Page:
Fall

beet-horizontal-1-300x225I work at home. Translation: I love a distraction. The kitchen? Definitely the number one destination for diversion.  Even on days when recipe developing is not on my to-do list, I like to wander in to my favorite room and concoct a little something every few hours. Something quick, something that might work for our dinner later.  Even better, something that might last for a few days.

Roasted baby beets (so ruby-red pretty) are the ultimate in quick-to-make,  slow-to-cook vegetable condiments.  By vegetable condiments (no, I haven’t lost my mind) I mean stuff like caramelized onions and roasted tomatoes—things that are so great to have in the fridge for tossing in salads, onto pizzas, into tacos—that sort of thing. Okay, so maybe roasted beet wedges are not quite as versatile as roasted tomatoes, but they do juicy-up a salad and give you a great excuse to warm up goat cheese or to toast pecans (just add arugula and lemon vinaigrette). Plus, maybe you’ve got excess CSA-beet syndrome like me. Remarkably, mine (wrapped in a damp cloth and stored in a zip-top bag) have kept for months in the veg drawer of my fridge.

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brusselslemonsFall produce isn't just about pumpkins and squash, which is what most people assume. Other vegetables, too, reach their prime in the fall. Right now you'll find a host of cabbages in season, including the entire family—cauliflower, broccoli, and Brussels sprouts, which are my personal favorite. These mini cabbages are so adorable—I just wish more people liked them.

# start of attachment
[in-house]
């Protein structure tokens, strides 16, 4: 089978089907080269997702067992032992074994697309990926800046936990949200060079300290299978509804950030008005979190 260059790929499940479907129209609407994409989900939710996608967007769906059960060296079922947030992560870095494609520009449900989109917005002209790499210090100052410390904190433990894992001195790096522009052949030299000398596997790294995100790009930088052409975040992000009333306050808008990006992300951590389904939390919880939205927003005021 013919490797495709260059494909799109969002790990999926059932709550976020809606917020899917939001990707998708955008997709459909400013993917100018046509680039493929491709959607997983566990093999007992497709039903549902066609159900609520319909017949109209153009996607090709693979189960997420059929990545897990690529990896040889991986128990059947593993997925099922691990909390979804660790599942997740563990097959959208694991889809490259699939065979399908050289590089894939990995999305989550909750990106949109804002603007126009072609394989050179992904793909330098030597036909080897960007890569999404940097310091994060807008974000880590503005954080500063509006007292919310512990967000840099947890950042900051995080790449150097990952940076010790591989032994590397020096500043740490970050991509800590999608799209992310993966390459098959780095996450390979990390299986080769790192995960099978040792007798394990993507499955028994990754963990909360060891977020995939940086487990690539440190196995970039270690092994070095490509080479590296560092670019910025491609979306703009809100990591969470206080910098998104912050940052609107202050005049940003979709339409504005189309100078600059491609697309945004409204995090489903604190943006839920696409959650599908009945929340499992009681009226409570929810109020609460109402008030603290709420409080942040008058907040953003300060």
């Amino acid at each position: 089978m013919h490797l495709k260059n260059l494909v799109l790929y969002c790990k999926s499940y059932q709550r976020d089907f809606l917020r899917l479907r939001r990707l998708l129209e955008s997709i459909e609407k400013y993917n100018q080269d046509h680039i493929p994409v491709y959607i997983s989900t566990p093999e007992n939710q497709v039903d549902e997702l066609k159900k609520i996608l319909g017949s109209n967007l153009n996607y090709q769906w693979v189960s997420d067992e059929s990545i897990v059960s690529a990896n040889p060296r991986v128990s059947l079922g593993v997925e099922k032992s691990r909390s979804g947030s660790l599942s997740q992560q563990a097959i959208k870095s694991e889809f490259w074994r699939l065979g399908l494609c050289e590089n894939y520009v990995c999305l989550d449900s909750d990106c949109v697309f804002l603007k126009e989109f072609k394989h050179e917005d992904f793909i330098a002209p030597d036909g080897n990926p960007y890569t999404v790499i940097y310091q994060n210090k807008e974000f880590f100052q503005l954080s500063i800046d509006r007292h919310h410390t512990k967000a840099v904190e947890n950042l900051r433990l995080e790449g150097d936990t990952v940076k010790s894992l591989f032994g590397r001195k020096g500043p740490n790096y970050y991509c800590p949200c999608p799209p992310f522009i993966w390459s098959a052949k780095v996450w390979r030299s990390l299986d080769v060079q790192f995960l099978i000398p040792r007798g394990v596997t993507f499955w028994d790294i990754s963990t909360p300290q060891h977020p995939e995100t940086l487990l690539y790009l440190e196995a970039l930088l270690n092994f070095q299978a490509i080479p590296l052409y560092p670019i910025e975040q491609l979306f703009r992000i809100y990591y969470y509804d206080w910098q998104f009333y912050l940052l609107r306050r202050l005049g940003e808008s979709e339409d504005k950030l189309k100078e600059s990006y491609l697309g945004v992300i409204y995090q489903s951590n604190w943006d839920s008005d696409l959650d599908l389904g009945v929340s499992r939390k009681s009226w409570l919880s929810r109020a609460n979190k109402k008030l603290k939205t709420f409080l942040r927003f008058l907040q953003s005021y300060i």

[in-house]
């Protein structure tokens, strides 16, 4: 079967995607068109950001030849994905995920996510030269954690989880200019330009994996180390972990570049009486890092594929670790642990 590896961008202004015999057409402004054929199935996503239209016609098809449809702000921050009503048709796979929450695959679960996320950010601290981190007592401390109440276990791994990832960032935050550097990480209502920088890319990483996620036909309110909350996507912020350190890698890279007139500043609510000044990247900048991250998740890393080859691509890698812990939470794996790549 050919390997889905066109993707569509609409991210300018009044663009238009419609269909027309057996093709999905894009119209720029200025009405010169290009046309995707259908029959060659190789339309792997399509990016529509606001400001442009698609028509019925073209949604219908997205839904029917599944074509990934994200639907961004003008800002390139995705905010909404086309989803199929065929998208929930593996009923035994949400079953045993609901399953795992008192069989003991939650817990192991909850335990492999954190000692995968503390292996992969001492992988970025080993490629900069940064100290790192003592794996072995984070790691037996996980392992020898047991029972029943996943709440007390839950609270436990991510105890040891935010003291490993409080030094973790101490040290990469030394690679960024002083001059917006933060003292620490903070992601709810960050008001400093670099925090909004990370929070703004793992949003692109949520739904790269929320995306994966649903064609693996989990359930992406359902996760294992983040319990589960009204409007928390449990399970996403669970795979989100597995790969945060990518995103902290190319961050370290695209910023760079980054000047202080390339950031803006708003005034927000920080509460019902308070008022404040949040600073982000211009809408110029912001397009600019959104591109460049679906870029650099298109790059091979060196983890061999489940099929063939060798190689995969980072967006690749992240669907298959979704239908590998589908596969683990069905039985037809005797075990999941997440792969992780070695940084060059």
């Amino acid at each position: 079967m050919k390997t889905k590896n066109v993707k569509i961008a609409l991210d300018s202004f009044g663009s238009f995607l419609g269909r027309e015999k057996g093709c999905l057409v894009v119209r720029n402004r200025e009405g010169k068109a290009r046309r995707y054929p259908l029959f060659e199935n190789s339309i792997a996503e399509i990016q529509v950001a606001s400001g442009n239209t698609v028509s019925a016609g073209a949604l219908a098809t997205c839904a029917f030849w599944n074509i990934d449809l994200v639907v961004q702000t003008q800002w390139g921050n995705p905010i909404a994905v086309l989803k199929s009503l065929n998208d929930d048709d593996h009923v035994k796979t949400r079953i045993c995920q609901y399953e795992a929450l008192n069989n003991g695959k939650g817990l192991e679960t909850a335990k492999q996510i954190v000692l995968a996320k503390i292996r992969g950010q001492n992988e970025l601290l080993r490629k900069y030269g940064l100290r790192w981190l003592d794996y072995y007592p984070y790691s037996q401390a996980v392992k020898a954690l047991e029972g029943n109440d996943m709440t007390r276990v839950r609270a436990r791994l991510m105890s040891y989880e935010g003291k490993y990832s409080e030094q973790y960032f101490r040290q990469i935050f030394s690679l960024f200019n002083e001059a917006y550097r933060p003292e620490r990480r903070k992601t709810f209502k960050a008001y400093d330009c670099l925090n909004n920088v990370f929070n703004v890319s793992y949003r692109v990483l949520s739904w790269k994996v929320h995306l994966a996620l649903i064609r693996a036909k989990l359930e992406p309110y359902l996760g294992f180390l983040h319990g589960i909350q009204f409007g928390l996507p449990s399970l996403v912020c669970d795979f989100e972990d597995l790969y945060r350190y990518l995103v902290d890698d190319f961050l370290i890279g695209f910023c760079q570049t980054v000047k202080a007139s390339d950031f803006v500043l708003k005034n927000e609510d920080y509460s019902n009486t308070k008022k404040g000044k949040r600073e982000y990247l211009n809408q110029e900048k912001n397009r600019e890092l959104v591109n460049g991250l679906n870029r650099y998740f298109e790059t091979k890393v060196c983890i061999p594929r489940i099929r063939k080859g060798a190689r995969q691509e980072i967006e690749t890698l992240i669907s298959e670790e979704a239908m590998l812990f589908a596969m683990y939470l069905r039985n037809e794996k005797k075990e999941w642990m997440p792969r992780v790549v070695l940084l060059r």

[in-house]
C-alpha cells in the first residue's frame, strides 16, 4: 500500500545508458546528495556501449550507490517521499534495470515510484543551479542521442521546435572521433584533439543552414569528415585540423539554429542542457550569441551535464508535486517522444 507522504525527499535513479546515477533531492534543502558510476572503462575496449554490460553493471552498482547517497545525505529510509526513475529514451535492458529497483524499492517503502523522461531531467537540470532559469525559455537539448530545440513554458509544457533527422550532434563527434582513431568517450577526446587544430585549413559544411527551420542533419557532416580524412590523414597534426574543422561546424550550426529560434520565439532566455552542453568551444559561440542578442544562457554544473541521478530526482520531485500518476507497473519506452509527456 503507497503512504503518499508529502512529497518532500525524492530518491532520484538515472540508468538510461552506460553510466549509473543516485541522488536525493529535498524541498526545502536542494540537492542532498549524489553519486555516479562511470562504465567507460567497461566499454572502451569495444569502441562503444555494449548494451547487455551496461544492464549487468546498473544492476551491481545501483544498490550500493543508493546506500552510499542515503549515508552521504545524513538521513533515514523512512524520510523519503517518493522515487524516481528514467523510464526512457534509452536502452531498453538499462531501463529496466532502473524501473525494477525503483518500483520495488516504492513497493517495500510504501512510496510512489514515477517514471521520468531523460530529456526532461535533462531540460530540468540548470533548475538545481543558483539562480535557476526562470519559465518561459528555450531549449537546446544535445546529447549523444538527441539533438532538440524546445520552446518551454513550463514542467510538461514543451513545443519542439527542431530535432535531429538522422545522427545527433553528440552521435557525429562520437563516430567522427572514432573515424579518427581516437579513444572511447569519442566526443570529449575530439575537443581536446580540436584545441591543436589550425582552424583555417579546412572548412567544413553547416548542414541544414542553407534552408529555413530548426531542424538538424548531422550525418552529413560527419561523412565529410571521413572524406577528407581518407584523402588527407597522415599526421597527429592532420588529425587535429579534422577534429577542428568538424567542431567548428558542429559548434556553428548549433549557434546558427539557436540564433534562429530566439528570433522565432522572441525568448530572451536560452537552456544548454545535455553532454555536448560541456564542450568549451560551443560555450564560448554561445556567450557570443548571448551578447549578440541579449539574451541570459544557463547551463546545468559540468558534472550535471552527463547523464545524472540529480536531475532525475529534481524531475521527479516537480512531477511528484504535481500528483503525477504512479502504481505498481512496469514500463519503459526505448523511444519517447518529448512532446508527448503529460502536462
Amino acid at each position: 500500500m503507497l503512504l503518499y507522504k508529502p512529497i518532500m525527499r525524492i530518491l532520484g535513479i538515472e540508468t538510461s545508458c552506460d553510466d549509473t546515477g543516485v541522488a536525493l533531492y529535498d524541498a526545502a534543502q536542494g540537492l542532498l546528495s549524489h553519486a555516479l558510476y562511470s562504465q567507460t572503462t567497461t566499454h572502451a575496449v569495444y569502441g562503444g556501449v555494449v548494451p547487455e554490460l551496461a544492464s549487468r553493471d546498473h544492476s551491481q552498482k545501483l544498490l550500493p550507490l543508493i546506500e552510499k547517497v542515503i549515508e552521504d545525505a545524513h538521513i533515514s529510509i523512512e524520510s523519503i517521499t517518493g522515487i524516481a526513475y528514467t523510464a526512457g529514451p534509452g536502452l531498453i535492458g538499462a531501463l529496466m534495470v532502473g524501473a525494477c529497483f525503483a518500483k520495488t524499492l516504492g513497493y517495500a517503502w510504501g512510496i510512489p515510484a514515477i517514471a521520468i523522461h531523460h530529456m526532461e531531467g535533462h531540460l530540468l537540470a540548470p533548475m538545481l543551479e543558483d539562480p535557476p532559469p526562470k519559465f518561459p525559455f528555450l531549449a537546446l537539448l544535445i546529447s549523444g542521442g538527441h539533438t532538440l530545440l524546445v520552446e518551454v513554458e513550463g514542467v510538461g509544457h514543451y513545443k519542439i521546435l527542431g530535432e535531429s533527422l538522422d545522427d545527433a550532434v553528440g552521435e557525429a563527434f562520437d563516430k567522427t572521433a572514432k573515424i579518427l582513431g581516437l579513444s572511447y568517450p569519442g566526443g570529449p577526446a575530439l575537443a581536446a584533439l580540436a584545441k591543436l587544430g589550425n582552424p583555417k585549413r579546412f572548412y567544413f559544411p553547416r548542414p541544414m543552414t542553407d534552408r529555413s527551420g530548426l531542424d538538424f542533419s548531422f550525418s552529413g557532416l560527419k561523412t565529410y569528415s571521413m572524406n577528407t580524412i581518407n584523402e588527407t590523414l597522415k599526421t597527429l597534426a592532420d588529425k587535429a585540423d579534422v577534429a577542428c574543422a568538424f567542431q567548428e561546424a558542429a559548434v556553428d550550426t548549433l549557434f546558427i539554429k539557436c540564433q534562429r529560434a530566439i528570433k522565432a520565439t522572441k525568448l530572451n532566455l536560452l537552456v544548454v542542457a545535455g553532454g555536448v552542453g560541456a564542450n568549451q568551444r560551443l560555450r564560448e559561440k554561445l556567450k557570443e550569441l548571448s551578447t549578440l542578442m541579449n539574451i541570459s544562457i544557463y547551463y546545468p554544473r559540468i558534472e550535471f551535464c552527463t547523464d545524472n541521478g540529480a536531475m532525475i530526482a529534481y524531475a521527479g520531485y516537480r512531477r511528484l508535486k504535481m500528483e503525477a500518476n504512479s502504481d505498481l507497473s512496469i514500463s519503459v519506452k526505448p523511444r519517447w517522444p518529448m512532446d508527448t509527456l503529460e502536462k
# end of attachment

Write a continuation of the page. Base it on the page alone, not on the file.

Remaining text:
When it comes down to it, you either know how to cook Brussels sprouts or you don't. Those that don't know how to cook them ruin it for everyone else. A pot of over-boiled sprouts never could make anyone like the vegetable (kids liken the smell to stinky feet). The correct cooking method is key to coaxing out the natural sweet flavor of sprouts. No other method can do that better than roasting.

The simplest way to prepare sprouts for roasting is to toss them with oil, salt, and pepper. Then just roast until tender, about 25 minutes. You can customize the basic recipe to suit your own tastes, e.g. add some herbs or vinegar or even lemon juice. For this recipe I utilize preserved lemons I made earlier in the year. Thin slices of the lemon rind along with some of the briny juice give this dish a noteworthy zip. You will love sprouts prepared this way.

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pearcake.jpgIt's the same every autumn. Pears sit quietly in the wings while apples take center stage.

It's no wonder. Think about it. Do kids crave candied pears every Halloween? Do moms pack pear sauce in their kids' lunch boxes? Can something be as "all-American as pear pie"?

Pears are good. Some pears, such as Seckel pears – diminutive, super sweet fruits – are surprisingly good. Overall though, they just don't get the respect of apples.

When it comes to baking, however, pears blossom into something special. In fact, I have made this cardamom coffee cake with pecan streusel twice – once with apples and once with pears. You can tell which one I preferred.